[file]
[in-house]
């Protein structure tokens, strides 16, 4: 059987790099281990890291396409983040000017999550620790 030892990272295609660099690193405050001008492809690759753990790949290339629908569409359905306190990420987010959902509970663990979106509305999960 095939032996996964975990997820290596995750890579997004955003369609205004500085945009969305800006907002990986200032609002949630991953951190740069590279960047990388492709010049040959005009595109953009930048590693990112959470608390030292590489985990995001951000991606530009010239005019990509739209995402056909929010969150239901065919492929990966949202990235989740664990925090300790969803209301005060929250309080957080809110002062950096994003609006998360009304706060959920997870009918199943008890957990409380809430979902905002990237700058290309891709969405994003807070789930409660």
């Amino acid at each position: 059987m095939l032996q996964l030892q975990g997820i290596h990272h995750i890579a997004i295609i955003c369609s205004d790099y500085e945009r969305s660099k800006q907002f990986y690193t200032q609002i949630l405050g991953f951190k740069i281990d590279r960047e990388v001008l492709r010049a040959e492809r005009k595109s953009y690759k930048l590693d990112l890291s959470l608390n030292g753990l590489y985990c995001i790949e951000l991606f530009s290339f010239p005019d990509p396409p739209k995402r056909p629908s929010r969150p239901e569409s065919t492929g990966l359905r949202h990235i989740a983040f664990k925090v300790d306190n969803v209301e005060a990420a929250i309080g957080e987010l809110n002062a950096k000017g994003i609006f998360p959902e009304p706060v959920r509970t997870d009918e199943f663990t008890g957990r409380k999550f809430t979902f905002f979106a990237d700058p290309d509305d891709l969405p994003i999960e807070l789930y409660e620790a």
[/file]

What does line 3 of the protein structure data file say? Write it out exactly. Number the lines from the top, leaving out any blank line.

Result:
């Amino acid at each position: 059987m095939l032996q996964l030892q975990g997820i290596h990272h995750i890579a997004i295609i955003c369609s205004d790099y500085e945009r969305s660099k800006q907002f990986y690193t200032q609002i949630l405050g991953f951190k740069i281990d590279r960047e990388v001008l492709r010049a040959e492809r005009k595109s953009y690759k930048l590693d990112l890291s959470l608390n030292g753990l590489y985990c995001i790949e951000l991606f530009s290339f010239p005019d990509p396409p739209k995402r056909p629908s929010r969150p239901e569409s065919t492929g990966l359905r949202h990235i989740a983040f664990k925090v300790d306190n969803v209301e005060a990420a929250i309080g957080e987010l809110n002062a950096k000017g994003i609006f998360p959902e009304p706060v959920r509970t997870d009918e199943f663990t008890g957990r409380k999550f809430t979902f905002f979106a990237d700058p290309d509305d891709l969405p994003i999960e807070l789930y409660e620790a």